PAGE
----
The fire in the studios of Universal in 2008 devoured “a great musical legacy”

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    The fire in the studios of Universal in 2008 devoured "a great musical legacy" A file picture dated 18 November 2004 of rapper Eminem. EFE / EPA / FILE

    The fire unleashed at Universal studios in Los Angeles (California) in 2008 not only ended King Kong’s attraction at the theme park, but also “a great musical legacy,” which included originals from trumpeter Louis Armstrong to the rapper Eminem.

    According to an investigation by The New York Times, although the official version argued that the fire only lost King Kong and an old file with copies of videos, the truth is that the fire unleashed at dawn on June 1 In 2008, around 500,000 “masters” – original copies – of songs that date back to the 1940s were lost.

    According to a confidential report to which the newspaper has had access, the works consumed by the deflagration include originals by Billie Holiday, Duke Ellington, Ella Fitzgerald, as well as the first recordings of Aretha Franklin.

    However, the loss covering up the latest music, because in the list of artists whose masters were lost Ray Charles, Joan Baez, Sonny and Cher, Elton John, Eric Clapton, Aerosmith, Janet Jackson, Snoop Dogg, Nirvana or 50 appear Cents, among others.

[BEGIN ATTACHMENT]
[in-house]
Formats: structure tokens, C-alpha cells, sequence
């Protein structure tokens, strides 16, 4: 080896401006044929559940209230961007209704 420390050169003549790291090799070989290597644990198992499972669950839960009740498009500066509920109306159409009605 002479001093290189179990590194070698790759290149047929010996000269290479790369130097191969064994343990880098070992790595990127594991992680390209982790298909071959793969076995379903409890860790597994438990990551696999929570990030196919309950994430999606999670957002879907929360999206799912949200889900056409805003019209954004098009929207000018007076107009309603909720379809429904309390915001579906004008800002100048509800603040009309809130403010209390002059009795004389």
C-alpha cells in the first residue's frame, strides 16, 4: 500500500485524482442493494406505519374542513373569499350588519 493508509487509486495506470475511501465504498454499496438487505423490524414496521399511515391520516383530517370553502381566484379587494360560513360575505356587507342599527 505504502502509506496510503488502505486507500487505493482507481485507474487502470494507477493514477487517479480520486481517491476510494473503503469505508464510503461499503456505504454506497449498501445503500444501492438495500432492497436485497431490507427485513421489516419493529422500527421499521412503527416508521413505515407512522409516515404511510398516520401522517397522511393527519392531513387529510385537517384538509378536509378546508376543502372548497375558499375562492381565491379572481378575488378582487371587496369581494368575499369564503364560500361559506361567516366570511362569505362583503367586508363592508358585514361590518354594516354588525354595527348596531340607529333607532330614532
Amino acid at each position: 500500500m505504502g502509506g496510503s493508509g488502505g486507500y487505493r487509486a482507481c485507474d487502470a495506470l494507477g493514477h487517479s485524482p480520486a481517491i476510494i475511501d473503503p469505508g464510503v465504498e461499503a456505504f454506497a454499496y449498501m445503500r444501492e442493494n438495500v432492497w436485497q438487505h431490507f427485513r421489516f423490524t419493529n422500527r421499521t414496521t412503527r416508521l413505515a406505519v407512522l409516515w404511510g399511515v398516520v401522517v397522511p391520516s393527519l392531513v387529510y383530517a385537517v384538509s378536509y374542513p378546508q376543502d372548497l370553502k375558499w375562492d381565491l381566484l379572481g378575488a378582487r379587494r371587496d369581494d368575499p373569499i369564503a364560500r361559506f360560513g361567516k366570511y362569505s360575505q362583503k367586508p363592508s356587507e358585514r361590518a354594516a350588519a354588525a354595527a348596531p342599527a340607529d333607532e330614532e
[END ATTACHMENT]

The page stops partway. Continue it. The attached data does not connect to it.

The importance of these master copies resides in that it is the original of the song or album that later is transferred to the recordings in vinyl, discs or MP3, among many other supports.

    In an internal document of the company dated in 2009, the Universal group defined what happened as the loss of “a great musical legacy”.

    This musical inheritance of the 21st century contained multitrack recordings, where the recording of each instrument remained isolated from each other, as well as themes never commercialized.

    At that time the magnitude of the disaster was not revealed, says the New York newspaper, as the video file was the main focus of media coverage, while the company tried to hide the seriousness of the matter and to avoid “public embarrassment” that this supposed for the company.

    In addition, by hiding what happened, he avoided the company’s concerns of possible complaints by artists or owners of the rights of the recordings destroyed in the fire.

    At present, a large part of the commercial recordings of the last century are in the hands of three major recording groups: Sony Music Entertanment, Warner Music and Universal Music. (EFEUSA) .-

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